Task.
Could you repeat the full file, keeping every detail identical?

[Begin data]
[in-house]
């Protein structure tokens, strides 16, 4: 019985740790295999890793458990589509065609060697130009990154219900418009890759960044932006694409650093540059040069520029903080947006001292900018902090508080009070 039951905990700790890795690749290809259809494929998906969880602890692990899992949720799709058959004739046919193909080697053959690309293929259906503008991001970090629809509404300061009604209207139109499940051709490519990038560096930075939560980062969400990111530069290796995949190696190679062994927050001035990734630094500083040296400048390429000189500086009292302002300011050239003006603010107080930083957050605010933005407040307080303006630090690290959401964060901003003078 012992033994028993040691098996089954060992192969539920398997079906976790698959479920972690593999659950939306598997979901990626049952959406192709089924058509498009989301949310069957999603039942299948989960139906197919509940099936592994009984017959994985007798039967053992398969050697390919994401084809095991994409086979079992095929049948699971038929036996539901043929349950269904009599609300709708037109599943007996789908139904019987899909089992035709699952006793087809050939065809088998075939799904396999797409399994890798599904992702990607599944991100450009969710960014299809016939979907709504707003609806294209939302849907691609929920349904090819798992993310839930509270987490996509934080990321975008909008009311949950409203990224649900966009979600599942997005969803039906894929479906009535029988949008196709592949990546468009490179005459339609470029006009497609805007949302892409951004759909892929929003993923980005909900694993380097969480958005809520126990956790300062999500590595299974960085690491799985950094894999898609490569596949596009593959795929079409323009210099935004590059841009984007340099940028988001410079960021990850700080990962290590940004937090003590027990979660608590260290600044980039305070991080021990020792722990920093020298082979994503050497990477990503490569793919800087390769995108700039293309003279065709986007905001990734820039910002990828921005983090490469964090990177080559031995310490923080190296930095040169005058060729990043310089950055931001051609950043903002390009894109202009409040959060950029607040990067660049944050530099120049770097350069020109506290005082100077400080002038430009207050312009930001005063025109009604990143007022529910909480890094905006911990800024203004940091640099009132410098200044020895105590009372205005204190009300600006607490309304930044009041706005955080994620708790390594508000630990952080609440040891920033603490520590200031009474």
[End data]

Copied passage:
[in-house]
């Protein structure tokens, strides 16, 4: 019985740790295999890793458990589509065609060697130009990154219900418009890759960044932006694409650093540059040069520029903080947006001292900018902090508080009070 039951905990700790890795690749290809259809494929998906969880602890692990899992949720799709058959004739046919193909080697053959690309293929259906503008991001970090629809509404300061009604209207139109499940051709490519990038560096930075939560980062969400990111530069290796995949190696190679062994927050001035990734630094500083040296400048390429000189500086009292302002300011050239003006603010107080930083957050605010933005407040307080303006630090690290959401964060901003003078 012992033994028993040691098996089954060992192969539920398997079906976790698959479920972690593999659950939306598997979901990626049952959406192709089924058509498009989301949310069957999603039942299948989960139906197919509940099936592994009984017959994985007798039967053992398969050697390919994401084809095991994409086979079992095929049948699971038929036996539901043929349950269904009599609300709708037109599943007996789908139904019987899909089992035709699952006793087809050939065809088998075939799904396999797409399994890798599904992702990607599944991100450009969710960014299809016939979907709504707003609806294209939302849907691609929920349904090819798992993310839930509270987490996509934080990321975008909008009311949950409203990224649900966009979600599942997005969803039906894929479906009535029988949008196709592949990546468009490179005459339609470029006009497609805007949302892409951004759909892929929003993923980005909900694993380097969480958005809520126990956790300062999500590595299974960085690491799985950094894999898609490569596949596009593959795929079409323009210099935004590059841009984007340099940028988001410079960021990850700080990962290590940004937090003590027990979660608590260290600044980039305070991080021990020792722990920093020298082979994503050497990477990503490569793919800087390769995108700039293309003279065709986007905001990734820039910002990828921005983090490469964090990177080559031995310490923080190296930095040169005058060729990043310089950055931001051609950043903002390009894109202009409040959060950029607040990067660049944050530099120049770097350069020109506290005082100077400080002038430009207050312009930001005063025109009604990143007022529910909480890094905006911990800024203004940091640099009132410098200044020895105590009372205005204190009300600006607490309304930044009041706005955080994620708790390594508000630990952080609440040891920033603490520590200031009474």